Tony Evers: His campaign never got much respect from insiders, but the longtime educator and administrator will succeed Libby Burmaster this summer as head of the Department of Public Instruction. While detractors tried to paint him as an uninspiring bureaucrat who will maintain the status quo, admirers say the cancer survivor earned this promotion from the deputy DPI post and will blossom once he moves into the top spot.
Kathleen Falk: Winning perhaps her toughest contest in years, the three-term incumbent gets another four years at the helm of Dane County despite the 911 center controversy and broadsides from conservative Nancy Mistele. Madison voters secure the victory, swamping Mistele's rural support. The conservative also hammered Falk on commuter rail and past pursuits of higher office, but Falk avoids reporters' questions on Election Night over whether she'll make another bid for statewide office (she's lost a 2002 primary race for guv and the 2006 AG's race), sticking to the talking points that got her elected.
Leggies: A legislator and an ex-leggie turned up losers Tuesday. But another advanced to fight another day, and one former lawmaker was easily re-elected town chair. Dem state Rep. Terry Van Akkeren lost the Sheboygan mayoral race to Ald. Bob Ryan. In Racine, ex-Dem state Sen. Kim Plache failed to make the final cut in an 11-way special mayoral primary to fill the seat of a disgraced former mayor Gary Becker, forced to resign after a sex sting. Plache did a win a school board seat that she didn't run for, however; state law kept her from removing her name from that part of the ballot even after she decided on a run for mayor. In the mayoral race, Dem state Rep. Bob Turner advanced and will square off with Realtor John Dickert, who once challenged Turner in the Dem primary for his Assembly seat. Dickert picked up 23 percent of the vote to Turner's 17 percent with the general set for May 5. Meanwhile, former state Rep. Joe Handrick was re-elected chair of the Town of Minocqua in a re-match of his 2007 race against Dave Huber.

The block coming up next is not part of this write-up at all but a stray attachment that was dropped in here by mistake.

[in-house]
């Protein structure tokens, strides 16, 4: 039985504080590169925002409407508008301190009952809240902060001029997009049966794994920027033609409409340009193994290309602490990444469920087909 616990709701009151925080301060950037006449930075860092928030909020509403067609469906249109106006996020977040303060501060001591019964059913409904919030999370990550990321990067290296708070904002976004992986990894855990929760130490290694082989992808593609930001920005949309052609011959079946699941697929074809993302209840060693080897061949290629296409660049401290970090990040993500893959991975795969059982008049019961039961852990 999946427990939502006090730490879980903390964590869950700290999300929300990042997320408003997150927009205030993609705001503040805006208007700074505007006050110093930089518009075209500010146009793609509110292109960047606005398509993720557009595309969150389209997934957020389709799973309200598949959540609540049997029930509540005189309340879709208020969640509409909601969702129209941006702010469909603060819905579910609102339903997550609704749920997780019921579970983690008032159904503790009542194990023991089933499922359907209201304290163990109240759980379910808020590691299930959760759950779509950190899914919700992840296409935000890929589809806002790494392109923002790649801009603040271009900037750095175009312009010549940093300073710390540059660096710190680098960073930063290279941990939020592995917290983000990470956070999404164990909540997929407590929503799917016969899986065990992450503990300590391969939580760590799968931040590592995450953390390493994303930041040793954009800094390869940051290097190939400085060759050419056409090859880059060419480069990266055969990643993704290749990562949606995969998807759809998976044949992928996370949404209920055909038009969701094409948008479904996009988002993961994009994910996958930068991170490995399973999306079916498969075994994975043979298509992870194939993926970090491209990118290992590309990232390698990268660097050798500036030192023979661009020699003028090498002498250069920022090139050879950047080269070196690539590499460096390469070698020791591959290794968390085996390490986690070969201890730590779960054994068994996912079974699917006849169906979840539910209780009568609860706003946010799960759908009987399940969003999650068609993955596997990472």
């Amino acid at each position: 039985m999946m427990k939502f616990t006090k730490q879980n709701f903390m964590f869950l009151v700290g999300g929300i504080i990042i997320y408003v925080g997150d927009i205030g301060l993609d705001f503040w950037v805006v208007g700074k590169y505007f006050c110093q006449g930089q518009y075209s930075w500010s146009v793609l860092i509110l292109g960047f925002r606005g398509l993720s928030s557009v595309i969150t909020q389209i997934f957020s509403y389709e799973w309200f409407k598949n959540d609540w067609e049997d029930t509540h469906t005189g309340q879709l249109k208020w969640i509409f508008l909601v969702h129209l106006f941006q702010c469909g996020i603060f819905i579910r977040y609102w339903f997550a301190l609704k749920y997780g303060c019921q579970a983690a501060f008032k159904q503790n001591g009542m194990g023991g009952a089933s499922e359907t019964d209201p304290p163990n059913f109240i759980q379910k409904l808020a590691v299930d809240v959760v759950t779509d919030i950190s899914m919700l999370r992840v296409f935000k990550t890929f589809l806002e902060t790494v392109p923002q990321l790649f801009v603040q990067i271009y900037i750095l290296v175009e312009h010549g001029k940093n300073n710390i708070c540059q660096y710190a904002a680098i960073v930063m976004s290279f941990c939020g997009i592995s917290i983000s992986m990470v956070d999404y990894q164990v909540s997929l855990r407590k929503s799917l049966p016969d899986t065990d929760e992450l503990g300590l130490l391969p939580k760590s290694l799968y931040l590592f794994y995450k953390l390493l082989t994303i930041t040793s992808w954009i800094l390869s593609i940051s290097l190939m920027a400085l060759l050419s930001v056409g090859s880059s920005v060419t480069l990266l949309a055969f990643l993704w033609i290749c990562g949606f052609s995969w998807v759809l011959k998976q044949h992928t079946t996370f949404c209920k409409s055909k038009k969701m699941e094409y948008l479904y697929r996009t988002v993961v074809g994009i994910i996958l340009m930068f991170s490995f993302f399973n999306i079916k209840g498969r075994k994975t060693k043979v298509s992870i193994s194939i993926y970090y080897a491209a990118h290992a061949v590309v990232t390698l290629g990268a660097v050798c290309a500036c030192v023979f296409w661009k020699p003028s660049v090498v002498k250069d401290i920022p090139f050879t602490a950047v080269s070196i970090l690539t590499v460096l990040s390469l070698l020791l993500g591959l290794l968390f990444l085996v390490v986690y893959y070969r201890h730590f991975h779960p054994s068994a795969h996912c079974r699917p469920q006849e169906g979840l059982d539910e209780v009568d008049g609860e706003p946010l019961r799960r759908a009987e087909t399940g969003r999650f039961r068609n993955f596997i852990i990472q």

School spending issues: With the economy flagging, it's hard getting people to raise their own property taxes -- even in the name of better schools. In February, on primary day, all school spending issues went down. On spring election day, it was more of a mixed bag for school referendums. Voters in the Middleton-Cross Plains District, west of Madison, rejected three issues totaling a state- topping $71 million and voters split on dual issues in West Bend totaling $69 million. Overall, voters approved just more than half of the 45 referendum questions on the ballot, signing off on an additional $95.1 million in spending. But they rejected some of the bigger spending requests, turning back requests to spend another $165.6 million.